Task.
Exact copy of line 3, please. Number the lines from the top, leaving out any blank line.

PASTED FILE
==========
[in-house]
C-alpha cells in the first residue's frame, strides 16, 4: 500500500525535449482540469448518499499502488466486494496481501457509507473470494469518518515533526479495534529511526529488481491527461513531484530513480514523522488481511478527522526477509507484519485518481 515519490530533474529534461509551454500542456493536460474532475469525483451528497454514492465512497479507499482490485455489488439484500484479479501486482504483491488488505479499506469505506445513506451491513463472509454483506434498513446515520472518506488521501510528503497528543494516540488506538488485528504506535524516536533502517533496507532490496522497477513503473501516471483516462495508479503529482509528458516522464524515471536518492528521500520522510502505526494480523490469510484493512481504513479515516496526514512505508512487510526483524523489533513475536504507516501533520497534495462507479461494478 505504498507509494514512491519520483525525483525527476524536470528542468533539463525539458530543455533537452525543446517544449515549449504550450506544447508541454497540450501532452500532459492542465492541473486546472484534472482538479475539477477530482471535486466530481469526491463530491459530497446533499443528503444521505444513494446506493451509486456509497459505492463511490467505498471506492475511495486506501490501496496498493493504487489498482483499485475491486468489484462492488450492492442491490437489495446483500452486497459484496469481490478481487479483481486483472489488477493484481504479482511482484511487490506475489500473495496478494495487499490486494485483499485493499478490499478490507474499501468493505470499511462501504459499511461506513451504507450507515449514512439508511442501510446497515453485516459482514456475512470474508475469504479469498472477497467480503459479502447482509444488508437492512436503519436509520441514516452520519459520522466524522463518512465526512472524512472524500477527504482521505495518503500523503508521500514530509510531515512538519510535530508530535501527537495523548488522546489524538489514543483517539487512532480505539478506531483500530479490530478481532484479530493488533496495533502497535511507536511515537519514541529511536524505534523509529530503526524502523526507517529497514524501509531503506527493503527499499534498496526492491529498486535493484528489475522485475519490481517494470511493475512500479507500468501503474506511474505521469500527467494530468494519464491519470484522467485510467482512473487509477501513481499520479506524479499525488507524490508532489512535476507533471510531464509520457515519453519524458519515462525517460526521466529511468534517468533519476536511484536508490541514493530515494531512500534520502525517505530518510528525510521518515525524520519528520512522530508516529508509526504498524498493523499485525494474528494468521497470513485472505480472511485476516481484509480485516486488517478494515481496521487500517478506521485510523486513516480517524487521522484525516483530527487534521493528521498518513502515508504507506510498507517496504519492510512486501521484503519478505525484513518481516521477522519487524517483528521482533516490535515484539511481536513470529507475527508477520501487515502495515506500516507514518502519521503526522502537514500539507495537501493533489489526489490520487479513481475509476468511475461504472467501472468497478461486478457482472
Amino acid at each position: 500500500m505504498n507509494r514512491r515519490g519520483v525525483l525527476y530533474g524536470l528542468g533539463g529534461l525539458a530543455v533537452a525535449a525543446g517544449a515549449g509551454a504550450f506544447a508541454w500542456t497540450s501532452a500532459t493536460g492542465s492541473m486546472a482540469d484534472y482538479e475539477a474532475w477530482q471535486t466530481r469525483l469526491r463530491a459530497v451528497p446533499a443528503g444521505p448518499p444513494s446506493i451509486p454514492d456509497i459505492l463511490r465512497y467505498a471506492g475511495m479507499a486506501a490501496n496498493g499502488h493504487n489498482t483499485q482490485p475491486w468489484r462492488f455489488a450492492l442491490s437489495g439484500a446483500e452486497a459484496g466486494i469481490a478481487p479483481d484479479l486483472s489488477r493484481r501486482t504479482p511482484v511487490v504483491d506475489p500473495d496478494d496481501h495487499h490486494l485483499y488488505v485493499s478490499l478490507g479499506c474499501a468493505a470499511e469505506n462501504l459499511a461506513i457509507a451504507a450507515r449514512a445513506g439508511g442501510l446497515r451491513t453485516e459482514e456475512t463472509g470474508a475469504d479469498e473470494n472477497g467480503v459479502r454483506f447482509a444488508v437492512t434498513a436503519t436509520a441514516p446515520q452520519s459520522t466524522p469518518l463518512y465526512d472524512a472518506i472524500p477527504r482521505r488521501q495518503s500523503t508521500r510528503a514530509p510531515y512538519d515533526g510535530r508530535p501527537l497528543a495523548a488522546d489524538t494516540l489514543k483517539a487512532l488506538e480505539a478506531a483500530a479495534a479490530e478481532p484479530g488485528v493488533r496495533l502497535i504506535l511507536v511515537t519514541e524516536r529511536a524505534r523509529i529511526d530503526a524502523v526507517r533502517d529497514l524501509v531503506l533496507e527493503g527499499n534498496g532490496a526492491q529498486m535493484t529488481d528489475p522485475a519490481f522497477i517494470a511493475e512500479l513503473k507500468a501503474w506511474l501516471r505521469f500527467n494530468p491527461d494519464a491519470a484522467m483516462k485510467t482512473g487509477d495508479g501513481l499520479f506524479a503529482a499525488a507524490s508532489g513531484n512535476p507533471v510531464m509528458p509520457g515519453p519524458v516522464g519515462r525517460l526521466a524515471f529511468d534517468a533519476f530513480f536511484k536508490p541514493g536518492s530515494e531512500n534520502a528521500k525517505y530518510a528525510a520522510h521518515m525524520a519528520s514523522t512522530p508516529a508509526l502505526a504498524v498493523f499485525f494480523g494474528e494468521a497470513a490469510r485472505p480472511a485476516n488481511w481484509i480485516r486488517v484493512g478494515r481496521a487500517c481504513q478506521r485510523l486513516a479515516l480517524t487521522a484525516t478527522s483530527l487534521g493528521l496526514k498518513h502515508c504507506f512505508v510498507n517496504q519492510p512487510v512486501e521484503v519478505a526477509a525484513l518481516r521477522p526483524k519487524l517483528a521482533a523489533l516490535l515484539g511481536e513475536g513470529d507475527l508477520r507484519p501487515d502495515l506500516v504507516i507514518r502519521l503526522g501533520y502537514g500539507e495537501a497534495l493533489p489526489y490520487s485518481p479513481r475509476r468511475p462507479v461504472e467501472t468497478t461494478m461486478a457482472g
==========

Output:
Amino acid at each position: 500500500m505504498n507509494r514512491r515519490g519520483v525525483l525527476y530533474g524536470l528542468g533539463g529534461l525539458a530543455v533537452a525535449a525543446g517544449a515549449g509551454a504550450f506544447a508541454w500542456t497540450s501532452a500532459t493536460g492542465s492541473m486546472a482540469d484534472y482538479e475539477a474532475w477530482q471535486t466530481r469525483l469526491r463530491a459530497v451528497p446533499a443528503g444521505p448518499p444513494s446506493i451509486p454514492d456509497i459505492l463511490r465512497y467505498a471506492g475511495m479507499a486506501a490501496n496498493g499502488h493504487n489498482t483499485q482490485p475491486w468489484r462492488f455489488a450492492l442491490s437489495g439484500a446483500e452486497a459484496g466486494i469481490a478481487p479483481d484479479l486483472s489488477r493484481r501486482t504479482p511482484v511487490v504483491d506475489p500473495d496478494d496481501h495487499h490486494l485483499y488488505v485493499s478490499l478490507g479499506c474499501a468493505a470499511e469505506n462501504l459499511a461506513i457509507a451504507a450507515r449514512a445513506g439508511g442501510l446497515r451491513t453485516e459482514e456475512t463472509g470474508a475469504d479469498e473470494n472477497g467480503v459479502r454483506f447482509a444488508v437492512t434498513a436503519t436509520a441514516p446515520q452520519s459520522t466524522p469518518l463518512y465526512d472524512a472518506i472524500p477527504r482521505r488521501q495518503s500523503t508521500r510528503a514530509p510531515y512538519d515533526g510535530r508530535p501527537l497528543a495523548a488522546d489524538t494516540l489514543k483517539a487512532l488506538e480505539a478506531a483500530a479495534a479490530e478481532p484479530g488485528v493488533r496495533l502497535i504506535l511507536v511515537t519514541e524516536r529511536a524505534r523509529i529511526d530503526a524502523v526507517r533502517d529497514l524501509v531503506l533496507e527493503g527499499n534498496g532490496a526492491q529498486m535493484t529488481d528489475p522485475a519490481f522497477i517494470a511493475e512500479l513503473k507500468a501503474w506511474l501516471r505521469f500527467n494530468p491527461d494519464a491519470a484522467m483516462k485510467t482512473g487509477d495508479g501513481l499520479f506524479a503529482a499525488a507524490s508532489g513531484n512535476p507533471v510531464m509528458p509520457g515519453p519524458v516522464g519515462r525517460l526521466a524515471f529511468d534517468a533519476f530513480f536511484k536508490p541514493g536518492s530515494e531512500n534520502a528521500k525517505y530518510a528525510a520522510h521518515m525524520a519528520s514523522t512522530p508516529a508509526l502505526a504498524v498493523f499485525f494480523g494474528e494468521a497470513a490469510r485472505p480472511a485476516n488481511w481484509i480485516r486488517v484493512g478494515r481496521a487500517c481504513q478506521r485510523l486513516a479515516l480517524t487521522a484525516t478527522s483530527l487534521g493528521l496526514k498518513h502515508c504507506f512505508v510498507n517496504q519492510p512487510v512486501e521484503v519478505a526477509a525484513l518481516r521477522p526483524k519487524l517483528a521482533a523489533l516490535l515484539g511481536e513475536g513470529d507475527l508477520r507484519p501487515d502495515l506500516v504507516i507514518r502519521l503526522g501533520y502537514g500539507e495537501a497534495l493533489p489526489y490520487s485518481p479513481r475509476r468511475p462507479v461504472e467501472t468497478t461494478m461486478a457482472g